The American and Global Mosaics are intensive, interdisciplinary, semester‐long research programs designed around ethnographic fieldwork and immersion in domestic and global communities.
Their objective is to encourage students to think reflexively about the diverse world in which they live as they engage in collaborative work with local, transnational, and international communities. The Mosaics provide opportunities for students to meaningfully apply what they are learning in the classroom, both theoretically and methodologically, to the world beyond – and to bring their experiences in the world back into the classroom. The Mosaics challenge students to ask significant and relevant questions of the people and communities with which they are working; to actively listen to what others say about their lives and realities; to reflect on their own lives, worlds, and perspectives; to design research that addresses the needs and interests of their partner communities; and finally to present what they have discovered in thoughtful, effective, and ethical ways to multiple audiences.
Students learn not only how to design and conduct research but also how to produce their findings and analyses in various forms: written research papers and reports; conference presentations, video documentaries, audio podcasts, and multi‐media websites. The design of a specific Mosaic program is driven by pedagogical and research concerns, and faculty interest and availability. Different Mosaic models have emerged, from a full semester of coursework taken by students with 2-3 faculty from different disciplines, to cluster courses, to a one credit course that integrates a "winterim" research trip.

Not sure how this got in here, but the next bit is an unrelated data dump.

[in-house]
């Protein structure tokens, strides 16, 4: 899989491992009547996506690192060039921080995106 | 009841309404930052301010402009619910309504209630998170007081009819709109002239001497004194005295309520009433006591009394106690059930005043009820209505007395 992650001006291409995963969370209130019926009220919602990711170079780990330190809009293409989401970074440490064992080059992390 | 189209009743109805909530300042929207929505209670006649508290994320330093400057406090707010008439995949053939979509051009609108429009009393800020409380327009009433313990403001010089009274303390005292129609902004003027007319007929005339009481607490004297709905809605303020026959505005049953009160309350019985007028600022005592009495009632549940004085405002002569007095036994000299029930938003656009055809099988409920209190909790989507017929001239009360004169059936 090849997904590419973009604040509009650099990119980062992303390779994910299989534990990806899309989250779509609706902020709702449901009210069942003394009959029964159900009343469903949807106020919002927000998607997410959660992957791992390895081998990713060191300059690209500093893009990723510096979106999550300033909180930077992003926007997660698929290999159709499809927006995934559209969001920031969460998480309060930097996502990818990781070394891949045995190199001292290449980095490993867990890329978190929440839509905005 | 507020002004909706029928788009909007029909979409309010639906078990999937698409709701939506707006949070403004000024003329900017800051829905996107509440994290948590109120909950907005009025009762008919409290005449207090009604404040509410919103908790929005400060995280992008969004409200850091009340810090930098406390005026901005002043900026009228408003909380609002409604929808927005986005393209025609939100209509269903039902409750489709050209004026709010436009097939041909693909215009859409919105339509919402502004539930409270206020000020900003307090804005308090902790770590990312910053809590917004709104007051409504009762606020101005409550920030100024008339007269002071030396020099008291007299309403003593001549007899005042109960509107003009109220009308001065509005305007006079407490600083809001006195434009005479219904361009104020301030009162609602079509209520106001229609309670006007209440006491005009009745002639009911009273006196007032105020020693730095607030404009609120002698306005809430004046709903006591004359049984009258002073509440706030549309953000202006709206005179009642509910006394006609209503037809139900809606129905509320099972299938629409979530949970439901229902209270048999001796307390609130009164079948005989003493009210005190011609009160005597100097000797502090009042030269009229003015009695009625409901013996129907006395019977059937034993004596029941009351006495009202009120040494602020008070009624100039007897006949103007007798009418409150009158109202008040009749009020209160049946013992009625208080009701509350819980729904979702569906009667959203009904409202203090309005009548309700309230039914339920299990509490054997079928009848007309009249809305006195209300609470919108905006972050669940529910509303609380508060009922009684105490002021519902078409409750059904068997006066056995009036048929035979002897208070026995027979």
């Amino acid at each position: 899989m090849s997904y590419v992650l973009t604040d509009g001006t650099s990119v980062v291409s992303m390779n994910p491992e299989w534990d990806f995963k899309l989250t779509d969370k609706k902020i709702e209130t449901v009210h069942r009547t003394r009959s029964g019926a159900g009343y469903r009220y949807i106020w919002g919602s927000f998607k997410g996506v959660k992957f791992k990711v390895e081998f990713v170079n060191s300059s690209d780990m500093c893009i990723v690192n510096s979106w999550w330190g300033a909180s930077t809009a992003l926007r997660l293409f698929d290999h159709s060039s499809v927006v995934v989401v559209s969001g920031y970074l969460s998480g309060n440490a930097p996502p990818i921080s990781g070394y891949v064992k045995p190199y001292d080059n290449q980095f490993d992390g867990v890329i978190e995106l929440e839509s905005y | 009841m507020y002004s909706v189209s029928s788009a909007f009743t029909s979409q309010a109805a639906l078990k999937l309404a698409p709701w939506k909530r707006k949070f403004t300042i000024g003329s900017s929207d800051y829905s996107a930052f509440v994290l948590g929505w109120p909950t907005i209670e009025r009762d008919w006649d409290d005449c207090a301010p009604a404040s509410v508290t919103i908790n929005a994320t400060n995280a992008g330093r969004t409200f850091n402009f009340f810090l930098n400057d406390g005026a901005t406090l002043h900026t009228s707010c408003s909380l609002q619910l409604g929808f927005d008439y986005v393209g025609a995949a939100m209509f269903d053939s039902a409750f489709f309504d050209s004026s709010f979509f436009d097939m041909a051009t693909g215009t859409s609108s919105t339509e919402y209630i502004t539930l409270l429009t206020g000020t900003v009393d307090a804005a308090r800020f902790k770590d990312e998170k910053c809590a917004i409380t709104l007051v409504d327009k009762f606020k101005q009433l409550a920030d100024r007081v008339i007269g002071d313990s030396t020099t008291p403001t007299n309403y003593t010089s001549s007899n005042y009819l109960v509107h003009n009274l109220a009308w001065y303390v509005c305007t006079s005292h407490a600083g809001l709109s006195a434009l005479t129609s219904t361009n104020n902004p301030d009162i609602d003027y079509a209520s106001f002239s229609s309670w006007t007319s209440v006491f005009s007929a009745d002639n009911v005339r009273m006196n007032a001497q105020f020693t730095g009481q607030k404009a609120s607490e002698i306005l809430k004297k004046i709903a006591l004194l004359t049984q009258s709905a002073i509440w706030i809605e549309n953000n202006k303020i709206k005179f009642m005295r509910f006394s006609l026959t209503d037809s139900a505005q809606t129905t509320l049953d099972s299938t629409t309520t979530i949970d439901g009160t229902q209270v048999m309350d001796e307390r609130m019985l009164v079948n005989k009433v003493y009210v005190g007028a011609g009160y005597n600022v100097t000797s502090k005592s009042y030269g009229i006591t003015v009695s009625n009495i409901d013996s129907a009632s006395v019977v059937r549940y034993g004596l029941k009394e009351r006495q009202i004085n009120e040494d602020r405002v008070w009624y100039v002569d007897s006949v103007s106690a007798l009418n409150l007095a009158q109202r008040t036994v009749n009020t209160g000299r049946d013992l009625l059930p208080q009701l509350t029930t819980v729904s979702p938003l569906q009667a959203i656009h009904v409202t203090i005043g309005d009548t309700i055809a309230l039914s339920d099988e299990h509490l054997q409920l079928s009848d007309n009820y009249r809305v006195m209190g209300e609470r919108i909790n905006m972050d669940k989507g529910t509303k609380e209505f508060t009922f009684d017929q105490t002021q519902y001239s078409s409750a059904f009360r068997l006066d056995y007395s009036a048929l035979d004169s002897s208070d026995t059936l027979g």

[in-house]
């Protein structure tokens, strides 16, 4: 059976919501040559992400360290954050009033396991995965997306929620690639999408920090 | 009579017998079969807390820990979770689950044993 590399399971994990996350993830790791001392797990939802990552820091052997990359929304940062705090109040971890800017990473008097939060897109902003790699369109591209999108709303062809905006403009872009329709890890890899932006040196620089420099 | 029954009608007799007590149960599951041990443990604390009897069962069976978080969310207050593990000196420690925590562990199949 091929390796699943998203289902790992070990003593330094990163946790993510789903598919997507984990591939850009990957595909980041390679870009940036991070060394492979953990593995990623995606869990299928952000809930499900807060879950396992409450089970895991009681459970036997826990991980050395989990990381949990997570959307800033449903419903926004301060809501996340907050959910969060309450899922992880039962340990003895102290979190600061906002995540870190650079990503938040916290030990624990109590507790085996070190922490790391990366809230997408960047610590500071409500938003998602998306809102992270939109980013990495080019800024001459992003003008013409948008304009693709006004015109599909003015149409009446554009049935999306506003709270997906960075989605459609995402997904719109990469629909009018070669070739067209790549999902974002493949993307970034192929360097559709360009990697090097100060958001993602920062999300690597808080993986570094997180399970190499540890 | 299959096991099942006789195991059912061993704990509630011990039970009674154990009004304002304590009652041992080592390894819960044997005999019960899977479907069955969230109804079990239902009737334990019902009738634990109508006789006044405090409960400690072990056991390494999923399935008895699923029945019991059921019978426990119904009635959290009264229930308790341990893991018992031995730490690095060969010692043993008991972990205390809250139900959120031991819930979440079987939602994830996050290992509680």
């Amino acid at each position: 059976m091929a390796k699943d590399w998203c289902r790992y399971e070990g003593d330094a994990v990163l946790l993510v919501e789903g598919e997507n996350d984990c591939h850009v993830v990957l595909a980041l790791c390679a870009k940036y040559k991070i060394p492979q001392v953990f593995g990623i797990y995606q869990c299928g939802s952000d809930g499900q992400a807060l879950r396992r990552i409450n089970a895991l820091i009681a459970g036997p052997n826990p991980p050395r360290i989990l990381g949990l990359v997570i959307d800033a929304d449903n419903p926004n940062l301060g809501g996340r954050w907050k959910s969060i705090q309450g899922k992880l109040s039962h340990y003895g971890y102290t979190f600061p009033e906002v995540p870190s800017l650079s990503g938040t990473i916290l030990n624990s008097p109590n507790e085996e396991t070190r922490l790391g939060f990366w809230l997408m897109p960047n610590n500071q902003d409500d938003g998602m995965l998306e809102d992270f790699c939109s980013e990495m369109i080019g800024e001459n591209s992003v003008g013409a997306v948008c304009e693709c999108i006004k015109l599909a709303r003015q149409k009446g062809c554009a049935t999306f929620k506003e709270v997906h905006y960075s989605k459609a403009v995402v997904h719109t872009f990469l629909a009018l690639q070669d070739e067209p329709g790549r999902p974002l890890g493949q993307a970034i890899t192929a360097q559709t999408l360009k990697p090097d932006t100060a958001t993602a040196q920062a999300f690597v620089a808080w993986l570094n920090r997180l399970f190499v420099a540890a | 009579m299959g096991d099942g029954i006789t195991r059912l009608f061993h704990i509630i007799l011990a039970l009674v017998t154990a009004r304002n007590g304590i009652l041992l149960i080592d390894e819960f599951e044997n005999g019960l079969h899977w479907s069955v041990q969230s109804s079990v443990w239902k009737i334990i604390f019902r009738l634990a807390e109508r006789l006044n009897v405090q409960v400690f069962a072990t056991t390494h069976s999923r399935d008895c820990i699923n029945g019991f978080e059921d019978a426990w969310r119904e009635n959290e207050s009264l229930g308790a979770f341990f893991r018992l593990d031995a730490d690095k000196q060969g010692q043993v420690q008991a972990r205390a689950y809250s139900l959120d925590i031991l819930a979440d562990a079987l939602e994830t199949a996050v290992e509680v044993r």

The Natural History Mosaic
The South Asian Diaspora Mini-Mosaic
The Global Climate Change Mosaics
The Mexican Migration Mosaics
The Montserrat Mosaic
The Patagonia Mosaics
Current & Upcoming Mosaics
"The Doors of Learning Shall be Open": Assessing American and South African Education Since Civil Rights and the End of Apartheid
Cuba and Sustainability mini Mosaic (SPAN 231)
Integrates a winterim research trip
Neil Leary (Center for Sustainability Education) and Jeff Niemitz (Earth Science)
Helen Takacs (International Business and Management) and Emily Pawley (History)
Lynn Johnson (African Studies), Jeremy Ball (History) and Joyce Bylander
Read more about Dickinson College's student involvement:
- Ghana News Agency article
- "Behind History Lies the Truth" article
- Slave Trade Mosaic Video on YouTube
You can also view CSC documentaries.
Slave Trade Mosaic Interviews (13:14)
Video of the Ghana & Sea Islands of South Carolina: Transatlantic Slave Trade/Middle Passage Mosaic through Dickinson College, Carlisle, Pennsylvania
Dickinson alumna Marianne Esolen '00 talks about Sociology and Community Based Research.